Mr. ALHOUSSEYNI: (French spoken)

EYRE: Yes, the Tinariwen is a group that is very closely followed by the Tuareg community. People within this community follow their musicians and they follow events in the world, and so they have paid very close attention from the very beginning - the first time we toured right up to the present to everything that happens with us.

(Soundbite of song, "Toumast")

SIMON: Another one of your songs we'd like to listen to. This one a little bit more melancholy, this song "Toumast."

(Soundbite of song, "Toumast")

TINARIWEN: (Singing in Tamasheq)

SIMON: Can you help us understand what the song is about?

Mr. ALHOUSSEYNI: (French spoken)

EYRE: This is a song that talks about the community, the people, the Tuareg people, and particularly in the context of this moment of the rebellion when there was terrible separation and division among us - political and also just spatial division. So we say that a people who are separated can never bring forth from the earth a tree that produces beautiful flowers.

(Soundbite of song, "Toumast")

SIMON: Do you see your music as still being a part of the Tuareg rebellion?

Mr. ALHOUSSEYNI: (French spoken)

EYRE: In my opinion, the music of Tinariwen will always be associated with the rebellion because it was created in the milieu of rebellion. The songs of Tinariwen were created by many people, including people who are not musicians, who are fighters in the rebellion who contributed lyrics and ideas and inspiration. So, for us, it will always have that connection. Maybe some future generation will change and bring the music into other realms, but I think it will always have that identity.

SIMON: I know you're a musician, not a politician, but I guess I feel the need to ask you why an independent homeland is important to the Tuareg.

Mr. ALHOUSSEYNI: (French spoken)

EYRE: Myself, as you say, I'm not a politician. We are artists and yet we live in a time where the Tuareg can't really make these separations as clearly as that. We have - we can't specialize and just be one thing. We have to be artists, politicians, nomads, businessmen - everything. It's not necessarily that we have to have our own homeland, but we need to have a particular situation. We don't want to just blend into the general population. And when I say a special situation, what I mean is that our culture is very distinct and it must be able to preserve its distinct identity. That's really the important thing.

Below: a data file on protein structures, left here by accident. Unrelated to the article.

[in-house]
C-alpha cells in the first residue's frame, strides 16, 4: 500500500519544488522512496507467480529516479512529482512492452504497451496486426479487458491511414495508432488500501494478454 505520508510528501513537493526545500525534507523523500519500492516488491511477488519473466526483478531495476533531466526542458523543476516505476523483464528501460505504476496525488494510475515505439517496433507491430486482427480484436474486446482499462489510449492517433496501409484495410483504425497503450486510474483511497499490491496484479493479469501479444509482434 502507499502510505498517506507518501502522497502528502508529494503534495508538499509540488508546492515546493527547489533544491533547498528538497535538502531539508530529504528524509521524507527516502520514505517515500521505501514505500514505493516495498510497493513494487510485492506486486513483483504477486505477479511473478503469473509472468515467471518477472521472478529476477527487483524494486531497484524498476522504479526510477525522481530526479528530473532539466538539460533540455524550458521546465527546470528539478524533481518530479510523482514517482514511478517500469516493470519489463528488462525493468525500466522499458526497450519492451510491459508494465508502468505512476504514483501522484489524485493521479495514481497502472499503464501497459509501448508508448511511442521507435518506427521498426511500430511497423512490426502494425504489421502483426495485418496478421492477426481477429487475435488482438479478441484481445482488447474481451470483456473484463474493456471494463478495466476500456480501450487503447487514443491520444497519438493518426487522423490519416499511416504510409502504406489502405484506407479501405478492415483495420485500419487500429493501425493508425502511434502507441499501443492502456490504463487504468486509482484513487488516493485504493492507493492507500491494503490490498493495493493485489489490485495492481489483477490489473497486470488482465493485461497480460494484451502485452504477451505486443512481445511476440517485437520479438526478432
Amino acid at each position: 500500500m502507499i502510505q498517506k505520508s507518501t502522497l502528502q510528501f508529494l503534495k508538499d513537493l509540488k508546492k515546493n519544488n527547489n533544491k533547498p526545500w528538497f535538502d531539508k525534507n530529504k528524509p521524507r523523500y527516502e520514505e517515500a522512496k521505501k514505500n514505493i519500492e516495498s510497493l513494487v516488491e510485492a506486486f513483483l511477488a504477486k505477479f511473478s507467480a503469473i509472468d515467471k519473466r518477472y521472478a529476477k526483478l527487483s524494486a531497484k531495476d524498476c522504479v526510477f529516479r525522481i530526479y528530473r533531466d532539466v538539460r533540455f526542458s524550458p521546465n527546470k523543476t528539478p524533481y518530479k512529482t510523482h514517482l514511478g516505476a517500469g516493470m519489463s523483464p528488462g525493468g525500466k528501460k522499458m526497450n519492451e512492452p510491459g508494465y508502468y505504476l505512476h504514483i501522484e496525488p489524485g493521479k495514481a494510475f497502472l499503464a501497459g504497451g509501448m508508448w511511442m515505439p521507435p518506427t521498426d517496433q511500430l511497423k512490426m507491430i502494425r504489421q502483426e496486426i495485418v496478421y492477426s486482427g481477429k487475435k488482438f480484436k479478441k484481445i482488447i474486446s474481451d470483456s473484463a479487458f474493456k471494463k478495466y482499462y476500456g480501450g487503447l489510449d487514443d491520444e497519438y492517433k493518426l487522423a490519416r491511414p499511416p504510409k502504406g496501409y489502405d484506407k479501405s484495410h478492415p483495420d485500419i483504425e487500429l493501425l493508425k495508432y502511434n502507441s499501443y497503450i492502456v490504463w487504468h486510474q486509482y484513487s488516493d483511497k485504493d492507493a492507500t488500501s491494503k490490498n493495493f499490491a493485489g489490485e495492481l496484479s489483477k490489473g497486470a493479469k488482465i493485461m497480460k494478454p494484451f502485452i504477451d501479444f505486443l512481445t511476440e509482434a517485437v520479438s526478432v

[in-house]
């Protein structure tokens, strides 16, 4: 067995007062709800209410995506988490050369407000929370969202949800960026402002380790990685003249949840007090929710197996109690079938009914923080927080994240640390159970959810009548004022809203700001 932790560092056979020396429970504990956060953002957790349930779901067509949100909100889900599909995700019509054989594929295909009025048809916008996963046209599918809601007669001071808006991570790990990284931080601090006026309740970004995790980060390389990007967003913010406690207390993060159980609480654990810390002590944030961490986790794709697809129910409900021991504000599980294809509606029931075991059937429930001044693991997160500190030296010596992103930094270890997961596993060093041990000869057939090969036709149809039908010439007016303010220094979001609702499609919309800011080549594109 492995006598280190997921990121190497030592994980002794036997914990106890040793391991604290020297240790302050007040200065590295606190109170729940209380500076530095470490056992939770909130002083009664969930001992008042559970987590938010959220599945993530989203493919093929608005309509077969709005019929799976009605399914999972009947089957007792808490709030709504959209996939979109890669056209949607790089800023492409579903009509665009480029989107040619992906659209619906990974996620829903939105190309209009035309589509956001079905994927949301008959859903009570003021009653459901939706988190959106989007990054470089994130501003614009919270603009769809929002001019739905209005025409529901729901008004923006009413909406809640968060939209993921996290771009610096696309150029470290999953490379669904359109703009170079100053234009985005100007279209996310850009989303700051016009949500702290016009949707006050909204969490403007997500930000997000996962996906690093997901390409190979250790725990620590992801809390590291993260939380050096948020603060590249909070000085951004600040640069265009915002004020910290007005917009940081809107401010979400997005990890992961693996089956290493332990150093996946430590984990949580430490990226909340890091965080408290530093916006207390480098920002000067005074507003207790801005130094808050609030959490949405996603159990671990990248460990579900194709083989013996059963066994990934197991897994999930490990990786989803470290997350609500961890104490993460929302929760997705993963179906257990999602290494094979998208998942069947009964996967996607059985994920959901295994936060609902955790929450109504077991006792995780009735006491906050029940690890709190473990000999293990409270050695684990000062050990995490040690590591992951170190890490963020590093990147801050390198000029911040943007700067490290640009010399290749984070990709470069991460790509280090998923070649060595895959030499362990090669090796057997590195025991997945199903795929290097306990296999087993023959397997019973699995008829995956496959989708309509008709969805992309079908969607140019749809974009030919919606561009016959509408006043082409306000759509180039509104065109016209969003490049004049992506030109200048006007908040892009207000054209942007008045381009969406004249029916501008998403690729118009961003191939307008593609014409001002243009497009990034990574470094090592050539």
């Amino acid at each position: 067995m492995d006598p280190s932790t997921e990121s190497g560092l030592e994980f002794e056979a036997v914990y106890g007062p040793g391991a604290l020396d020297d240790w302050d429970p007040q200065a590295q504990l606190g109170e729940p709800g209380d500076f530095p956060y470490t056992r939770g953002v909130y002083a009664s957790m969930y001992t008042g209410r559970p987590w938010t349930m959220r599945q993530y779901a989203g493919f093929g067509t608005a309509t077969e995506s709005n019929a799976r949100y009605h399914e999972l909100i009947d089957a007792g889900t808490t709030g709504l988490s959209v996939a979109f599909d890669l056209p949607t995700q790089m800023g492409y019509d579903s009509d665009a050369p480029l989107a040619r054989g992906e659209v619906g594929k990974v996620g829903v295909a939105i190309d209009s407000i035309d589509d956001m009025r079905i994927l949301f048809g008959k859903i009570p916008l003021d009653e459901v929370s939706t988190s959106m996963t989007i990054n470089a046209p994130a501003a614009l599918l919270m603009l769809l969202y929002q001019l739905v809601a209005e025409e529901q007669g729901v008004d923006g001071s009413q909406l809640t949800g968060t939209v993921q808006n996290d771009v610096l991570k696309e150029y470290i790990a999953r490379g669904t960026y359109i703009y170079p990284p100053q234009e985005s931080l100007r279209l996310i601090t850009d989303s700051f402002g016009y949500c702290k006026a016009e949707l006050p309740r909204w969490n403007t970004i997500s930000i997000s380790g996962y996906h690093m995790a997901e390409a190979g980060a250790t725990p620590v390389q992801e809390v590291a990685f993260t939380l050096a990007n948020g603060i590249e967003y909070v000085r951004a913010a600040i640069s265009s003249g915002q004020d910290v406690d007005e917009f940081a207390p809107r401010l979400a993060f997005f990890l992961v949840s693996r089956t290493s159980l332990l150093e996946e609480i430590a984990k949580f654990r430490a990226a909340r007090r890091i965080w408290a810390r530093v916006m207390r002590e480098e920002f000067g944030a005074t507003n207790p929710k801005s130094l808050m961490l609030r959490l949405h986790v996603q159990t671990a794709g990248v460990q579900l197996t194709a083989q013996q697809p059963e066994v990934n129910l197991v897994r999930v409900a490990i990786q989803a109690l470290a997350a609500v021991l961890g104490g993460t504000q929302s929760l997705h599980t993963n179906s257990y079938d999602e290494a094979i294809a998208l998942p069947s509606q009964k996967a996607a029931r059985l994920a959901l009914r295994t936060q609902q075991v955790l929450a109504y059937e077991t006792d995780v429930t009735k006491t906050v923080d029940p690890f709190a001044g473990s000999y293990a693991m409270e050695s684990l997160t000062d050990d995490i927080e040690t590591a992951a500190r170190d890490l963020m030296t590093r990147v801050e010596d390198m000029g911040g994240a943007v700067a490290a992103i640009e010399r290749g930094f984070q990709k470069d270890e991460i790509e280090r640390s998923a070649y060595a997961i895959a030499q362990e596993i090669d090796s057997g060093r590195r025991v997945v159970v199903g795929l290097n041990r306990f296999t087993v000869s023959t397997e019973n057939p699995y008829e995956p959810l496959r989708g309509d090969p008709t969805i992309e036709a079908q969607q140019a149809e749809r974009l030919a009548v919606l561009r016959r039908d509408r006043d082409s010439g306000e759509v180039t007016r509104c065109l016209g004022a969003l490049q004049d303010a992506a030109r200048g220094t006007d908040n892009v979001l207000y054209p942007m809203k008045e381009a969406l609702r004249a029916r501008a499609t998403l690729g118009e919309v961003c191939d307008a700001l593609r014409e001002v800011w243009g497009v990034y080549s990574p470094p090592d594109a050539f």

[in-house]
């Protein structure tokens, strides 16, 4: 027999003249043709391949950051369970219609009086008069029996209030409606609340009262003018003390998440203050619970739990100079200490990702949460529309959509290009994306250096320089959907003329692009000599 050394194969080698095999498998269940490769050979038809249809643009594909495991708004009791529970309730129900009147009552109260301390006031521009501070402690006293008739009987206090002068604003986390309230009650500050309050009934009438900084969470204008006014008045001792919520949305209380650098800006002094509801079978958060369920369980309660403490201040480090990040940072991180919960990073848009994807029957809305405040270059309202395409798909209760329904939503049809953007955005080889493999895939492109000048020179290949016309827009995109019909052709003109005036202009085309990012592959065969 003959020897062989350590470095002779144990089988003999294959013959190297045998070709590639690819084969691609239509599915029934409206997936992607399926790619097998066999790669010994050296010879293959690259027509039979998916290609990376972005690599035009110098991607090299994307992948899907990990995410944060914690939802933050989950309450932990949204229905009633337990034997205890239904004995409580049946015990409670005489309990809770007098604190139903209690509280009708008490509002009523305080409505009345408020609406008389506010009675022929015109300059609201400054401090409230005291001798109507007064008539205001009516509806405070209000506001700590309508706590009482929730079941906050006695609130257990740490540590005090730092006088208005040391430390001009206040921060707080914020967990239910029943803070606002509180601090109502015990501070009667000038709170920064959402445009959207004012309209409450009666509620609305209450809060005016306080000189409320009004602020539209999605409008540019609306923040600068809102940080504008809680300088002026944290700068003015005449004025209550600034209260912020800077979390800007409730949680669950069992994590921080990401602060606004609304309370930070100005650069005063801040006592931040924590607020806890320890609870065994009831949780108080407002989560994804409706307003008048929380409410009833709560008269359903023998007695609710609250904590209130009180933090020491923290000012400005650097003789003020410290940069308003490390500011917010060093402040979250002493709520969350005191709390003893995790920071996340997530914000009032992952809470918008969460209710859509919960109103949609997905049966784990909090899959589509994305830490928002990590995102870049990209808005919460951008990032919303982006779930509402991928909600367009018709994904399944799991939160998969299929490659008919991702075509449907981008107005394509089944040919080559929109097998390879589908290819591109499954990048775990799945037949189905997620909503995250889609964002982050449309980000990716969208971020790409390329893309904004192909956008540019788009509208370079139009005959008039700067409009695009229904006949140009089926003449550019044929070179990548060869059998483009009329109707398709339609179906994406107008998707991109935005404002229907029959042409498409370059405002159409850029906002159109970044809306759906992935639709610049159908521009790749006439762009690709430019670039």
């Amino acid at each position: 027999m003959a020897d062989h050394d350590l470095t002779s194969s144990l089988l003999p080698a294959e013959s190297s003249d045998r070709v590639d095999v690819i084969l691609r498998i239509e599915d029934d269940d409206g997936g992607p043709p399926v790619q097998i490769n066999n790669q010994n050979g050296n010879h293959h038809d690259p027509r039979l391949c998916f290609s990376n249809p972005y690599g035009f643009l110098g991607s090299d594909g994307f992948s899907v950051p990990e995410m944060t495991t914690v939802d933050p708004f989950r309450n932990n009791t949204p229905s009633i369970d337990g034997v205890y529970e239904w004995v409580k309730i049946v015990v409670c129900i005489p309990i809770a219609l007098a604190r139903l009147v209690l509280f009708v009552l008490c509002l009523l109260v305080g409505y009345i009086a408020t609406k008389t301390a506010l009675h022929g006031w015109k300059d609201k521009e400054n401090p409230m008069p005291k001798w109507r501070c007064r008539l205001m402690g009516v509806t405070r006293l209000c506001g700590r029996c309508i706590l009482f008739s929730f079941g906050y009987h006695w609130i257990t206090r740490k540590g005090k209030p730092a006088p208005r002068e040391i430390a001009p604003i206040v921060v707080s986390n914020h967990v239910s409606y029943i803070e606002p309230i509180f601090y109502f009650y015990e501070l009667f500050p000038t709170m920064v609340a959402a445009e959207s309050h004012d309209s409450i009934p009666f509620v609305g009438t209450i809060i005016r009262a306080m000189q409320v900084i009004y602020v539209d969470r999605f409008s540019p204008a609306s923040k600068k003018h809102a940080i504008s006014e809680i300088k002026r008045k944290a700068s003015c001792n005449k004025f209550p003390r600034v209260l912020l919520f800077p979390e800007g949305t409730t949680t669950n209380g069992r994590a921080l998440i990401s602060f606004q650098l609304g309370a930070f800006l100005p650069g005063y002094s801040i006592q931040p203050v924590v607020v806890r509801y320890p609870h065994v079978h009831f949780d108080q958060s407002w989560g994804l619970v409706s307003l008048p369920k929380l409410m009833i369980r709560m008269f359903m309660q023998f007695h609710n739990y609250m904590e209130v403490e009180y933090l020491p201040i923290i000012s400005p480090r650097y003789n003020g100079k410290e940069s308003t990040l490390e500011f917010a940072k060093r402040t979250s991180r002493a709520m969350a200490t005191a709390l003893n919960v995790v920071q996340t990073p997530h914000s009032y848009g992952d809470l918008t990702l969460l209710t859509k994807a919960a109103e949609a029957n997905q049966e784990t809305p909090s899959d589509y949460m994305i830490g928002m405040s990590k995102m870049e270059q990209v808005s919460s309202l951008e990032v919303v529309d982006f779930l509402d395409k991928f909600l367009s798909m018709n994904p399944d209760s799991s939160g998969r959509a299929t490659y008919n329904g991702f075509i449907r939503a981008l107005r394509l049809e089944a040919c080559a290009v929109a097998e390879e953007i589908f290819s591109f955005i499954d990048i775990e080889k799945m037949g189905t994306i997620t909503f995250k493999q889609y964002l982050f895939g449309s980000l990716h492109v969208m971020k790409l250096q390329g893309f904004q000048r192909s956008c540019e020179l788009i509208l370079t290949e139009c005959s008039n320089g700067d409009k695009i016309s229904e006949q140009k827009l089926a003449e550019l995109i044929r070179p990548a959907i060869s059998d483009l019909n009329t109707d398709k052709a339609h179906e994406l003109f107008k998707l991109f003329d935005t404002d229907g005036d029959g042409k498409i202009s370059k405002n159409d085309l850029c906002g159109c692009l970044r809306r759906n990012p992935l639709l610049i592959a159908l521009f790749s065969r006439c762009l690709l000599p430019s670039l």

SIMON: We want to go out on a song "Matadjem Yinmexan." But before we play that, what is this song saying? What's the message?

Mr. ALHOUSSEYNI: (French spoken)

EYRE: This song is a little bit like the song "Toumast" in that it talks about the community - the Tuareg community. And among us, there are people who have different tendencies and who focus on separations within the community. And so this song asked: Why is there so much hate between us? And are we going to teach this hate to our children and pass this separation on to the next generation? And why do we have to do this? That's the question that this song is asking.

SIMON: Let's listen please.

(Soundbite of song, "Matadjem Yinmexan")

TINARIWEN: (Singing in Tamasheq)

SIMON: Thank you so much for being with us.

Abdallah Ag Alhousseyni is a guitarist and singer in the group Tinariwen. Their latest album is called "Aman Iman: Water is Life." We also want to thank our interpreter Banning Eyre.

(Soundbite of song, "Matadjem Yinmexan")

SIMON: And you can hear some of their full songs and discover more great music at our new music site, npr.org/music, where you'll also find interviews, streaming concerts, but, I guess, that's a waterfall of concerts and many other features.

(Soundbite of song, "Matadjem Yinmexan")

TINARIWEN: (Singing in Tamasheq)

SIMON: I'm Scott Simon.